Living Gluten-Free For Dummies
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When you’re living gluten-free (especially if you’ve just started following a gluten-free diet), it can be hard to remember which foods and ingredients you should avoid, especially when you’re grocery shopping! Here is a list of the grains and the foods that usually contain gluten that you need to avoid on a gluten-free diet:

  • Wheat, and almost anything with the word wheat in its name. You also need to avoid hydrolyzed wheat protein, wheat starch, wheat germ, and so on; but you may not realize that you need to beware of wheat aliases like flour, bulgur, semolina, spelt, frumento, durum (also spelled duram), kamut, graham, einkorn, farina, couscous, seitan, matzoh, matzah, matzo, and cake flour. You should avoid buying the following items because they usually have wheat in them. Make your own unless you can find store versions that are specifically gluten-free:

    • Beer (some gluten-free versions are available)

    • Bread, bread crumbs, biscuits

    • Breakfast cereal

    • Cornbread (the flour usually contains some wheat)

    • Crackers

    • Croutons

    • Gravies, sauces, and roux

    • Imitation seafood (such as imitation crab)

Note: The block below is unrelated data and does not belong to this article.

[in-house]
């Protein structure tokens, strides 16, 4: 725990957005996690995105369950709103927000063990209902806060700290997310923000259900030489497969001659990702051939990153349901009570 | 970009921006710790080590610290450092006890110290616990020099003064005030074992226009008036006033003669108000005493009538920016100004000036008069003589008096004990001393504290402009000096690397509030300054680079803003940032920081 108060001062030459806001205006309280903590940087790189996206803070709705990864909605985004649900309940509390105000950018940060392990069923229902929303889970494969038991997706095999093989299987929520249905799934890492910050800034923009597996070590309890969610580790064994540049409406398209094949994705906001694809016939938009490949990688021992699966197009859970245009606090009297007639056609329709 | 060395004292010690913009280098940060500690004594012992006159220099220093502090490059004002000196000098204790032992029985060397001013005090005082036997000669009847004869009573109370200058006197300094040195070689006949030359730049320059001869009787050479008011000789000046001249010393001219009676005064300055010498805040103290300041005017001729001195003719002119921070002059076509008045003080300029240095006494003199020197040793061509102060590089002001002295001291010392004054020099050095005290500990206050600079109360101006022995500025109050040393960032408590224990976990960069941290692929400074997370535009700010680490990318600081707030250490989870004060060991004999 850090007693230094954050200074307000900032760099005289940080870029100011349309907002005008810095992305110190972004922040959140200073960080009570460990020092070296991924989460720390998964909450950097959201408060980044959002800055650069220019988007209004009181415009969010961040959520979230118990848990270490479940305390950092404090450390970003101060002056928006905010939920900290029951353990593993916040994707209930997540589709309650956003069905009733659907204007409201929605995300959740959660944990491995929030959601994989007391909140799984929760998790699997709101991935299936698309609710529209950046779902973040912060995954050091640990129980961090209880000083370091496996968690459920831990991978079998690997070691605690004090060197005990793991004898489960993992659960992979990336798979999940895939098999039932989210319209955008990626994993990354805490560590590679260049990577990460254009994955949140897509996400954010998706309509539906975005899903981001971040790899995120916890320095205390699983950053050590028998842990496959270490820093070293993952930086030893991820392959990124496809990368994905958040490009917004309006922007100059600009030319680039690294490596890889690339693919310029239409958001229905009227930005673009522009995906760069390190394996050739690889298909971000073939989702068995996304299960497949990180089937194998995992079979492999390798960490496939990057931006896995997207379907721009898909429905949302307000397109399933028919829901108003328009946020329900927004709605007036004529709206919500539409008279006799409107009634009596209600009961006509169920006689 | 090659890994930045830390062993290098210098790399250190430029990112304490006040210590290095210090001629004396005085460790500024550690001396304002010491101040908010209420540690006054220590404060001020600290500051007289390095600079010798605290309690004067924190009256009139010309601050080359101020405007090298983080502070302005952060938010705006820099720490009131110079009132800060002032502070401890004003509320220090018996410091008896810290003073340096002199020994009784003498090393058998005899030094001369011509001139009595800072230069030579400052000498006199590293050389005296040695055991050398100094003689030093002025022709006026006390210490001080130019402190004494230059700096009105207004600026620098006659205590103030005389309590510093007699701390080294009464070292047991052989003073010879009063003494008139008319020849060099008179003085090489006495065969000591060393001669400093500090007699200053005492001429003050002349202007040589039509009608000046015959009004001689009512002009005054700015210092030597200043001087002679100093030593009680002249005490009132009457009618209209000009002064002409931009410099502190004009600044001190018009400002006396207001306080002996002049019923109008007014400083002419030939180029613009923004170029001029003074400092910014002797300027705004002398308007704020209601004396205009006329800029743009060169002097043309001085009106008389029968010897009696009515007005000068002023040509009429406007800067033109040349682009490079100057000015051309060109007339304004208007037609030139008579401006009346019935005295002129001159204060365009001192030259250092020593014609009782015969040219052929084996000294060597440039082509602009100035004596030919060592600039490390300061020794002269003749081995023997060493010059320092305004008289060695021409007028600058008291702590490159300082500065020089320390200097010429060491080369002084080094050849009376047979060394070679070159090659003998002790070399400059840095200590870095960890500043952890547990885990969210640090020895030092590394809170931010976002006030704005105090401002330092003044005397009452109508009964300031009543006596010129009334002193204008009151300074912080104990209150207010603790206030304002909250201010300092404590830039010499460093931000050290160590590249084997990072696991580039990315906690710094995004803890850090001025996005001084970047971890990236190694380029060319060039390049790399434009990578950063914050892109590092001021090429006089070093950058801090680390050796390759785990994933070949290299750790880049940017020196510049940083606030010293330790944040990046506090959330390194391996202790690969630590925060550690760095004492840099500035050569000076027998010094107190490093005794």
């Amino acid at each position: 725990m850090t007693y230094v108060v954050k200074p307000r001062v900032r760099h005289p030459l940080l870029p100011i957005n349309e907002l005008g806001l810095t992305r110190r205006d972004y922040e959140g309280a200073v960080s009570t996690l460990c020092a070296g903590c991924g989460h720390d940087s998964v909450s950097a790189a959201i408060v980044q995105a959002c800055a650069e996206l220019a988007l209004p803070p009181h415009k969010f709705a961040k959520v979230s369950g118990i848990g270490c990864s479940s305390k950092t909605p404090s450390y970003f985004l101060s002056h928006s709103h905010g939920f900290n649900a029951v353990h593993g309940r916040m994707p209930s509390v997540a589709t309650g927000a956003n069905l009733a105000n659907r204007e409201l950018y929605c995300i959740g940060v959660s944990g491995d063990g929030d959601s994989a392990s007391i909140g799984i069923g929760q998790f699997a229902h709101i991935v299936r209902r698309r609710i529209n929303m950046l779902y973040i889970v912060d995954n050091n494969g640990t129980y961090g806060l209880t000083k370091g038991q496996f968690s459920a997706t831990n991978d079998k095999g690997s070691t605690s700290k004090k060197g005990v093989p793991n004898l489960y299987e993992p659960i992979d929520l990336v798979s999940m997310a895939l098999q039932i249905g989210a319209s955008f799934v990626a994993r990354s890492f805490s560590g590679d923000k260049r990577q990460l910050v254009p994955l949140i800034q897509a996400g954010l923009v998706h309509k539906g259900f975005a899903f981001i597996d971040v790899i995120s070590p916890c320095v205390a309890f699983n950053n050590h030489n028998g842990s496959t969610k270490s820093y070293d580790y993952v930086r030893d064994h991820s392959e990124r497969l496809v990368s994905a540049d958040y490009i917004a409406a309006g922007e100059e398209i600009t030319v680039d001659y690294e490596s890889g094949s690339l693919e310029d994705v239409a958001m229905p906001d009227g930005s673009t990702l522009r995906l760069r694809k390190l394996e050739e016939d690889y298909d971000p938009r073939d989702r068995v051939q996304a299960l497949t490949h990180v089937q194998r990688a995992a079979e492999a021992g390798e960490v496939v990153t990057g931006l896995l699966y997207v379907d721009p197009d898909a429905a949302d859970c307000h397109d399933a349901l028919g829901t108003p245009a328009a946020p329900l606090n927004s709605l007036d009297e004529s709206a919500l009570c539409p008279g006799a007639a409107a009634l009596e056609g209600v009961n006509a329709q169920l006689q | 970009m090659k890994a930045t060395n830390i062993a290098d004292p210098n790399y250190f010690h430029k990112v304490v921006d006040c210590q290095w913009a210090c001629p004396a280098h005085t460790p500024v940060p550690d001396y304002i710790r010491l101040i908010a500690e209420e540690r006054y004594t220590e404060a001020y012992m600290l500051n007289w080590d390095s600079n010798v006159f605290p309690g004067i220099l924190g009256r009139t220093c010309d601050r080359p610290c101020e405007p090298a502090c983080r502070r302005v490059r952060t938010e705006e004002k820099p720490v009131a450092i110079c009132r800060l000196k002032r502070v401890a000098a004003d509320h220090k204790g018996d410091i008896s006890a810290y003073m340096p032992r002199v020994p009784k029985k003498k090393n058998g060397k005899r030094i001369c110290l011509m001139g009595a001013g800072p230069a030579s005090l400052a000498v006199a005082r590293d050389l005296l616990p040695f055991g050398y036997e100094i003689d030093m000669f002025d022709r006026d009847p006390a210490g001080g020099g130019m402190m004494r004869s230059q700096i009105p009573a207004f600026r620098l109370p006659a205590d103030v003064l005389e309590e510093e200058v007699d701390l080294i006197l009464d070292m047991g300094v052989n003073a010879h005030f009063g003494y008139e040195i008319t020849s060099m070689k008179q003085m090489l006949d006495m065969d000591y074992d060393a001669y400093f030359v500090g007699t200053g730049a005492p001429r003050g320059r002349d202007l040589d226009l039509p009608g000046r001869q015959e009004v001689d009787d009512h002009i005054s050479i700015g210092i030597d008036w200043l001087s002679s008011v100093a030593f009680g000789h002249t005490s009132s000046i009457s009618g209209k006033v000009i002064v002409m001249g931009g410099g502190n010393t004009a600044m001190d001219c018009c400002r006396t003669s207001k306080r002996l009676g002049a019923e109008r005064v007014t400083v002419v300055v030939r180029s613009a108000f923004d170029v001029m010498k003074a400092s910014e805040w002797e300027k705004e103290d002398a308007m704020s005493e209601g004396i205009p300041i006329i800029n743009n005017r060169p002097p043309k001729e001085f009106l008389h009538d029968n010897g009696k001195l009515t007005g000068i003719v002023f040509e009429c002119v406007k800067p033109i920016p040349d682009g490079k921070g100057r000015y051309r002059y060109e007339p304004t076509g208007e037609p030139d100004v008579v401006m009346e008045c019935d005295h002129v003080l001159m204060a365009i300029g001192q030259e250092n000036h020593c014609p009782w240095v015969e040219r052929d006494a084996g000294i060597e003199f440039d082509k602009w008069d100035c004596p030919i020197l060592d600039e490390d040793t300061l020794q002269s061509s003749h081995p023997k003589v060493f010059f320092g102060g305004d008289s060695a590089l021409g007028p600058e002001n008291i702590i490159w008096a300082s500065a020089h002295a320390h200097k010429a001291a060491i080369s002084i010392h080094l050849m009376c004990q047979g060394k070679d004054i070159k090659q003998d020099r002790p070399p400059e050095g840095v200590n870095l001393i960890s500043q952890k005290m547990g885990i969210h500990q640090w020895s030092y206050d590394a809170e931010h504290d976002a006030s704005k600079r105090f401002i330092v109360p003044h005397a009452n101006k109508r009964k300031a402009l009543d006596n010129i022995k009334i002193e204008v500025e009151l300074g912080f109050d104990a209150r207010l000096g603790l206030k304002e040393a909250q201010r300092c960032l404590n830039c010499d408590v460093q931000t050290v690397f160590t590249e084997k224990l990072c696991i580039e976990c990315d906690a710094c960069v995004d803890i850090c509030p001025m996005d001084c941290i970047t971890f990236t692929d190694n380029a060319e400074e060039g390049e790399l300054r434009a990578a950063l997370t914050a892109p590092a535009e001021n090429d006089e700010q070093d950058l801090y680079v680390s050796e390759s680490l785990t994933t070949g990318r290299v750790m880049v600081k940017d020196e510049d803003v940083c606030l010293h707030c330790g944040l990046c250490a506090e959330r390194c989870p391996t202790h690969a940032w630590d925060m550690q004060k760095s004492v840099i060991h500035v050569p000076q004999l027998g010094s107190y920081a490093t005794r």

• Licorice

    • Marinadese (such as teriyaki)

    • Pasta

    • Pizza crust

    • Pretzels

    • Soy Sauce

    • Stuffing

    • Sweet baked goods like cookies, cakes, cupcakes, doughnuts, muffins, pastries, and pie crusts

  • Wheat starch is wheat that’s had the gluten washed out, but you still have to beware. In some countries, a special type of wheat starch called Codex Alimentarius wheat starch is allowed on the gluten-free diet -- but standards vary from country to country. Codex Alimentarius wheat starch isn’t allowed in North America because some people question whether the washing process completely removes all residual grain.

  • Barley and its derivatives. Most malt is derived from barley, so unless it states otherwise, you need to avoid malt and malt flavoring as well as barley in its pure form.

  • Triticale, which most people have never heard of. It’s a hybrid cross between wheat and rye, and was developed to combine the productivity of wheat with the ruggedness of rye.

  • Rye isn’t really hidden in any ingredients, so the pure form of rye (usually found in rye bread) is what you need to avoid.

About This Article

This article is from the book:

About the book author:

Danna Korn is respected as one of the leading authorities on the gluten-free diet and the medical conditions that benefit from it. She's been featured in People Magazine, on ABC's "20-20," and dozens of other national media outlets. She is the co-author of Gluten-Free Cooking For Dummies.

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